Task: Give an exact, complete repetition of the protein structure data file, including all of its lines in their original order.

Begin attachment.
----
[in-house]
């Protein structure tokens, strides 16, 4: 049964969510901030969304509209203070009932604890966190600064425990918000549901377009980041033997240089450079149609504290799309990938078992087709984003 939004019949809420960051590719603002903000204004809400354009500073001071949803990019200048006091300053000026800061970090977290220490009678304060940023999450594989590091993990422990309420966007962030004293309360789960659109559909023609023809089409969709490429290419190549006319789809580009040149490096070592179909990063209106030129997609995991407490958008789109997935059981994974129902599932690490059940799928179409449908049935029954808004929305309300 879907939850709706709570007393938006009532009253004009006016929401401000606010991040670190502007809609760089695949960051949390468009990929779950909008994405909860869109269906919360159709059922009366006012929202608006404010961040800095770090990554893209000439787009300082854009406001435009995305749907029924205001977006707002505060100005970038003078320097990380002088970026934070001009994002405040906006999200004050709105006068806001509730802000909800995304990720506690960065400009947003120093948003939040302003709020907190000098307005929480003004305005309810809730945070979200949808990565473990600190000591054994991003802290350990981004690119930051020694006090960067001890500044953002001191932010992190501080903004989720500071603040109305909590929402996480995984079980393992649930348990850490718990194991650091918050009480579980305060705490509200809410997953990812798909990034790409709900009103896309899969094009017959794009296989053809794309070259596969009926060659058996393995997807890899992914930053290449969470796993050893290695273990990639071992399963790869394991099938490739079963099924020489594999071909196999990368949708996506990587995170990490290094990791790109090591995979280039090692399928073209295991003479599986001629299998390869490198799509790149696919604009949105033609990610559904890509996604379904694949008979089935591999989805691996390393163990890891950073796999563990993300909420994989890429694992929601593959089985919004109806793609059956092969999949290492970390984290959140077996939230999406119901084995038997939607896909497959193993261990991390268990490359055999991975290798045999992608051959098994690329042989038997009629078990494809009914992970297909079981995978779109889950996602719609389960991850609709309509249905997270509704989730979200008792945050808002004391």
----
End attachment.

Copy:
[in-house]
């Protein structure tokens, strides 16, 4: 049964969510901030969304509209203070009932604890966190600064425990918000549901377009980041033997240089450079149609504290799309990938078992087709984003 939004019949809420960051590719603002903000204004809400354009500073001071949803990019200048006091300053000026800061970090977290220490009678304060940023999450594989590091993990422990309420966007962030004293309360789960659109559909023609023809089409969709490429290419190549006319789809580009040149490096070592179909990063209106030129997609995991407490958008789109997935059981994974129902599932690490059940799928179409449908049935029954808004929305309300 879907939850709706709570007393938006009532009253004009006016929401401000606010991040670190502007809609760089695949960051949390468009990929779950909008994405909860869109269906919360159709059922009366006012929202608006404010961040800095770090990554893209000439787009300082854009406001435009995305749907029924205001977006707002505060100005970038003078320097990380002088970026934070001009994002405040906006999200004050709105006068806001509730802000909800995304990720506690960065400009947003120093948003939040302003709020907190000098307005929480003004305005309810809730945070979200949808990565473990600190000591054994991003802290350990981004690119930051020694006090960067001890500044953002001191932010992190501080903004989720500071603040109305909590929402996480995984079980393992649930348990850490718990194991650091918050009480579980305060705490509200809410997953990812798909990034790409709900009103896309899969094009017959794009296989053809794309070259596969009926060659058996393995997807890899992914930053290449969470796993050893290695273990990639071992399963790869394991099938490739079963099924020489594999071909196999990368949708996506990587995170990490290094990791790109090591995979280039090692399928073209295991003479599986001629299998390869490198799509790149696919604009949105033609990610559904890509996604379904694949008979089935591999989805691996390393163990890891950073796999563990993300909420994989890429694992929601593959089985919004109806793609059956092969999949290492970390984290959140077996939230999406119901084995038997939607896909497959193993261990991390268990490359055999991975290798045999992608051959098994690329042989038997009629078990494809009914992970297909079981995978779109889950996602719609389960991850609709309509249905997270509704989730979200008792945050808002004391």